A few years ago I wrote a wistful piece about the potential for hand held ultrasound devices to displace the stethoscope from its totemic perch at the meeting of patient and doctor. That has not happened yet, but another new device might bring us closer.
I recently learned about a new hand held ultrasound device, the Butterfly, pictured below.
The obvious distinction between this and earlier machines is that it is an extension of the already ubiquitous technology of the iPhone. It also integrates the probe and phone with a cloud-based storage site where, the company promises, images may be securely stored and shared among appropriately credentialed users. As the company’s website suggests, all you need to do is “Sign into the Butterfly iQ mobile app using your Butterfly Cloud credentials, attach the probe to your phone, and start scanning.” And in case you thought this was all about making cardiac auscultation obsolete, the butterfly is designed to accommodate a full range of ultrasound exams, including abdominal, vascular, soft tissue, and obstetric. It is priced “starting at under $2K.”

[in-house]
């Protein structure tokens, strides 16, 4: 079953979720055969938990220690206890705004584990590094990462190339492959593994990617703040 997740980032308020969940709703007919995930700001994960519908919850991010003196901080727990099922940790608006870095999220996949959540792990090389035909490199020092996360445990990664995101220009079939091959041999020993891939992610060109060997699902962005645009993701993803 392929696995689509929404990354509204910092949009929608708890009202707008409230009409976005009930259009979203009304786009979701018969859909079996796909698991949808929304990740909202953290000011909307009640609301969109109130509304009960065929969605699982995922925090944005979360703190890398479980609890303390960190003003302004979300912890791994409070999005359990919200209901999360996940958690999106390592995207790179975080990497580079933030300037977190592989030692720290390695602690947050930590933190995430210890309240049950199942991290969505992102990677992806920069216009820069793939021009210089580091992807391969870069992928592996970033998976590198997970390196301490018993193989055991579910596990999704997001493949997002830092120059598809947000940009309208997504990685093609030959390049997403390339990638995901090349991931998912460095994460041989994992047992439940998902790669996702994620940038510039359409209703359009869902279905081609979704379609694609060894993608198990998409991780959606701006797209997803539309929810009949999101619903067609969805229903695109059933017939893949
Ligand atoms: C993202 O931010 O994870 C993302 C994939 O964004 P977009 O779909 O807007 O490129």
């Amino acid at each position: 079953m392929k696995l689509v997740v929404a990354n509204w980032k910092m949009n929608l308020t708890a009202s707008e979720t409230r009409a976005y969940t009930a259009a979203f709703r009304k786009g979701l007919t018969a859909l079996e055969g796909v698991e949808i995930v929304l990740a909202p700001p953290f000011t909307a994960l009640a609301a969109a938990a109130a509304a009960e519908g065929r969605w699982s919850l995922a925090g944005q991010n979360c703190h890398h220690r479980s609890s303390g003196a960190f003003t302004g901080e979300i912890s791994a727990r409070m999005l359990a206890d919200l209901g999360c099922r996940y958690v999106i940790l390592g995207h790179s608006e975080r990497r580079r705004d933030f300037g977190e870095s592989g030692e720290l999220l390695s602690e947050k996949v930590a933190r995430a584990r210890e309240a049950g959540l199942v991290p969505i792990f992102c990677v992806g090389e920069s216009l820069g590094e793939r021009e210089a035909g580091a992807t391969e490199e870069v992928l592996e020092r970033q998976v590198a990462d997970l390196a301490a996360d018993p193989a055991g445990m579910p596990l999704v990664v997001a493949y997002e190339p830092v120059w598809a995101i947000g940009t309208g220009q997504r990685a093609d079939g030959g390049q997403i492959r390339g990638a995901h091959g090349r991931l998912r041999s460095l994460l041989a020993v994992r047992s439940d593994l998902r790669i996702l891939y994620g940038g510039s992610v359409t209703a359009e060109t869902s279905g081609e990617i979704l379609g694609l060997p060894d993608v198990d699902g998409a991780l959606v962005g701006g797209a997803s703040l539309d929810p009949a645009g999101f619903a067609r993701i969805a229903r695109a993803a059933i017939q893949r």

I can’t help but remember my days on-call as a cardiology fellow, when – if an emergency echocardiogram was indicated — I would have to push a very heavy, very large ultrasound “cart” to the patient’s room, complete with (and here I certainly date myself) a VHS tape recorder, a dedicated cardiac ultrasound machine that cost hundreds of thousands of dollars, and a large (not flat!) TV screen. I bet the whole contraption weighed more than I did.
The real story here, however, is not just about the technology getting smaller and cheaper. It is that the technology is now smaller, cheaper and more capable enough to imagine it being used in completely new and different ways. What happens when the device is a few hundred dollars and linked with cloud-based neural network based artificial intelligence that not only records images but interprets them?
I can record my ECG with my watch today. What if, in the near future, I could do an echocardiogram any time I choose and obtain an immediate “machine read” of my left ventricular function? What if a pregnant woman could do her obstetrical ultrasound at home? What if the parent of a teenager with right lower quadrant pain could rule out appendicitis without interacting with a physician?
I think we are entering a very different era, characterized by distributed “smart” technology that will empower patients, and profoundly change how patients and physicians interact. We’ve been driving an old Buick and are about to step into a self-driving “transportation pod.”
What do you think?